In 1830, she married the former Australian convict Jacky Guard and settled in his wale hunting station on New Zealand. She was the first white woman in the southern island of New Zealand and gave birth to the first white child, her son John, in 1831, and was is as such counted as a colonial pioneer. During a trip to Australia in 1834, the ship sank outside the North island of New Zealand and she and her children was taken hostage by the maori, while her spouse was allowed to return to Australia for a ransom. This case became a case celebre in contemporary press. During her time with the maori, she married the chief Oaoiti and was relatively well treated, though sensationalist stories claimed that she was taken naked away into captivity. Her spouse returned a couple of months later with a British regiment who slaughtered the maori brutally. She returned to New Zealand with her spouse in 1836.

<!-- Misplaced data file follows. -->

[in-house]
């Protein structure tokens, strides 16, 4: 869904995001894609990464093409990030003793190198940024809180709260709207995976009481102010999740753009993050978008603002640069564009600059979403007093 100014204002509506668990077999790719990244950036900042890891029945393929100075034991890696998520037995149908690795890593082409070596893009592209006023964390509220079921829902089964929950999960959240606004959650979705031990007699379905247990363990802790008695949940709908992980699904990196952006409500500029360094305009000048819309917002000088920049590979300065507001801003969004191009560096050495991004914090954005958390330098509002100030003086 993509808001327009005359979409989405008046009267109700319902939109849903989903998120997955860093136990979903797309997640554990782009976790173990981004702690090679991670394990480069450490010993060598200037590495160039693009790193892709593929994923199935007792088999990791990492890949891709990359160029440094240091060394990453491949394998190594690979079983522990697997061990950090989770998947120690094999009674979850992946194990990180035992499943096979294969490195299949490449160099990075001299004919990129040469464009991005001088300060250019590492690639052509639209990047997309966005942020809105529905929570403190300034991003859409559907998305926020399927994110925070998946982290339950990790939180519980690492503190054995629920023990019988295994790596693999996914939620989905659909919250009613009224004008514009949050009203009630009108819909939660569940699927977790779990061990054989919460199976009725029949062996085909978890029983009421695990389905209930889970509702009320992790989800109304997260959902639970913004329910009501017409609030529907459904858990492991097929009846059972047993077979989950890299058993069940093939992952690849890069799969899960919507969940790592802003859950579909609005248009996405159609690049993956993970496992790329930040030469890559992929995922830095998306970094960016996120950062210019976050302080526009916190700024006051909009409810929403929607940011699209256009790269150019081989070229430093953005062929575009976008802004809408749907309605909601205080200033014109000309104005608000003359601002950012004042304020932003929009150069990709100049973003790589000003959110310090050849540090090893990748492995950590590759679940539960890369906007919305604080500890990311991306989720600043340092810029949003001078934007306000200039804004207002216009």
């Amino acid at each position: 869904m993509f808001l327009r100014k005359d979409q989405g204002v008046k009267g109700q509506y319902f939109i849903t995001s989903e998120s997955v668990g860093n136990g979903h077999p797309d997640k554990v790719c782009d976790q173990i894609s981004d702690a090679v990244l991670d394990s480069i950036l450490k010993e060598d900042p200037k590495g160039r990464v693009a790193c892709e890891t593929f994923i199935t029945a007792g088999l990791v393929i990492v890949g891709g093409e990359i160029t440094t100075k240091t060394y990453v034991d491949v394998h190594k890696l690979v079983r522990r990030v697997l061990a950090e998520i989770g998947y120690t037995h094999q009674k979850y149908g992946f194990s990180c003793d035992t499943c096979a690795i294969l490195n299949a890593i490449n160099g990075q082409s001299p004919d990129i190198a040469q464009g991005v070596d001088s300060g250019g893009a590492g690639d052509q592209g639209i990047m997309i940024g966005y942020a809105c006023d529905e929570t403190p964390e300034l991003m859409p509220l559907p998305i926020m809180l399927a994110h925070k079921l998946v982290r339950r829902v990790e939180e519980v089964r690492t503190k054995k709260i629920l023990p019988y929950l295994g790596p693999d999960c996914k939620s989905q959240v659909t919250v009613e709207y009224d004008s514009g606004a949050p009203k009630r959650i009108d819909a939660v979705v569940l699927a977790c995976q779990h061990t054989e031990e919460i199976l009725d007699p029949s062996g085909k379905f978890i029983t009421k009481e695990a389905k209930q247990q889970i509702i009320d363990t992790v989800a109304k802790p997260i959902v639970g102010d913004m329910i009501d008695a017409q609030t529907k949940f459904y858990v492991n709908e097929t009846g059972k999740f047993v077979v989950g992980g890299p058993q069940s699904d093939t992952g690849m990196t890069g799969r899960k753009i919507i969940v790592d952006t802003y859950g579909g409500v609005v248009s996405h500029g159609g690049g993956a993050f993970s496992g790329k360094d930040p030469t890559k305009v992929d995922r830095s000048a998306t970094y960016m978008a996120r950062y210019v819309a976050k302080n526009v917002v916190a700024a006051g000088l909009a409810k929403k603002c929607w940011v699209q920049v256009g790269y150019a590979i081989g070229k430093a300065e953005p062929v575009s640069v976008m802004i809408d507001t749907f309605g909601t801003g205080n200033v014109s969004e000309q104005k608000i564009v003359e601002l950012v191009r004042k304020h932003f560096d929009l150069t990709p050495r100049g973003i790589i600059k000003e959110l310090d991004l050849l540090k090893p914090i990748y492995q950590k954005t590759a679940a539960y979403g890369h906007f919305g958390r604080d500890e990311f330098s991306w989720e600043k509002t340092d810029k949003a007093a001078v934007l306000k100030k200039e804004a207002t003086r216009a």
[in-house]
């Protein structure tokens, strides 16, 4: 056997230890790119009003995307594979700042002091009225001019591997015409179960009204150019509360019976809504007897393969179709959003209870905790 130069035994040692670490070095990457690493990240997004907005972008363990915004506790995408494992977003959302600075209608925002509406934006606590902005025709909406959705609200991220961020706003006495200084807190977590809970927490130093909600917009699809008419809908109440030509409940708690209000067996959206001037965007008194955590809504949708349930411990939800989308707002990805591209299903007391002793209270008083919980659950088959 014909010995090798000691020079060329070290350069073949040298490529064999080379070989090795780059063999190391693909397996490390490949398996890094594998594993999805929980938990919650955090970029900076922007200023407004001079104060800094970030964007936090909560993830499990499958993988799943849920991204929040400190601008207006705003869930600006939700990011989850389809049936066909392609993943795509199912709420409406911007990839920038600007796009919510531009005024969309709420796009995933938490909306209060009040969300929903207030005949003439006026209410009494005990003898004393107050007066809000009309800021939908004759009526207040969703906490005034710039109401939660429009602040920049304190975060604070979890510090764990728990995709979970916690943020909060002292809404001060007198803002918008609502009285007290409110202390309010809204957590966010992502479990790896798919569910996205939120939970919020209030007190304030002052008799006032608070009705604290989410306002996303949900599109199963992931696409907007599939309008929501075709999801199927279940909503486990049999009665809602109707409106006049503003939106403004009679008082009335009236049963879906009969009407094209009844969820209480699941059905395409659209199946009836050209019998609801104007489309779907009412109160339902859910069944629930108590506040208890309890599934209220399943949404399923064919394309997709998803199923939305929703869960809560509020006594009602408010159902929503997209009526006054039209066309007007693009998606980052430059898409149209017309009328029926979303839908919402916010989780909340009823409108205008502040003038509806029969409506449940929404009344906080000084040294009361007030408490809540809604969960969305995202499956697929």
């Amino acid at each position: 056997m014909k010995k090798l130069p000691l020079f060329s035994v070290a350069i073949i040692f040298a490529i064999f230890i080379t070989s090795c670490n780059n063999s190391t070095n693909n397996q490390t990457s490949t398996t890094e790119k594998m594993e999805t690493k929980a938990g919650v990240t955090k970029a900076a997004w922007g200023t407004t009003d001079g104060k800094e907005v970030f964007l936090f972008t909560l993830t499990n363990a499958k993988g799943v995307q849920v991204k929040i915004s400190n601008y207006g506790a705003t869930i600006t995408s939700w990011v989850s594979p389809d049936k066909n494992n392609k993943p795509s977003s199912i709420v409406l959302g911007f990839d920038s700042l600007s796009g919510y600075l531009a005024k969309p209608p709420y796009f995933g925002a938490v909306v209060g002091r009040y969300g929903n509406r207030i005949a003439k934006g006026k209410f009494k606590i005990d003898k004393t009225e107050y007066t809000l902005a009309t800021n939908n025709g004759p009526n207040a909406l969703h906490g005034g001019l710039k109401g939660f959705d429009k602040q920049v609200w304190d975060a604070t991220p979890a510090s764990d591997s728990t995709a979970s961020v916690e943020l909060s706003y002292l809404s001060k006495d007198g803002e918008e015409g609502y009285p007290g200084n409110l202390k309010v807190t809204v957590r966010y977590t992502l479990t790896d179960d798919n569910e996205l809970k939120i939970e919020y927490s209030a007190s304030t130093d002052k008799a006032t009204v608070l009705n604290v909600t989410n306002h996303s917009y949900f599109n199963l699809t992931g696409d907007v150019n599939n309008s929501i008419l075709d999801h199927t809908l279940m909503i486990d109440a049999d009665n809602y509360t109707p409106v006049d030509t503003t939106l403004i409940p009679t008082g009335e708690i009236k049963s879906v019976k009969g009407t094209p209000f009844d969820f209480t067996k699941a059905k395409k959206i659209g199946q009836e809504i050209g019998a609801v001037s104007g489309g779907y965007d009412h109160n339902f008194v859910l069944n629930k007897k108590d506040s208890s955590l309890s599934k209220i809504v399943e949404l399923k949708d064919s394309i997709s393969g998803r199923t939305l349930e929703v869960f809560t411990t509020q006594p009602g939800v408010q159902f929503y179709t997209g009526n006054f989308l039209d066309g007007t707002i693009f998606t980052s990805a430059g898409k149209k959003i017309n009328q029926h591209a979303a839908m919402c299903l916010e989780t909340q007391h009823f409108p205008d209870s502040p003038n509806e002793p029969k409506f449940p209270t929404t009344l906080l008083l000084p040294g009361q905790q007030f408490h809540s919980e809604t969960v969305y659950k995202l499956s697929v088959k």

|This New Zealand biographical article is a stub. You can help Wikipedia by expanding it.|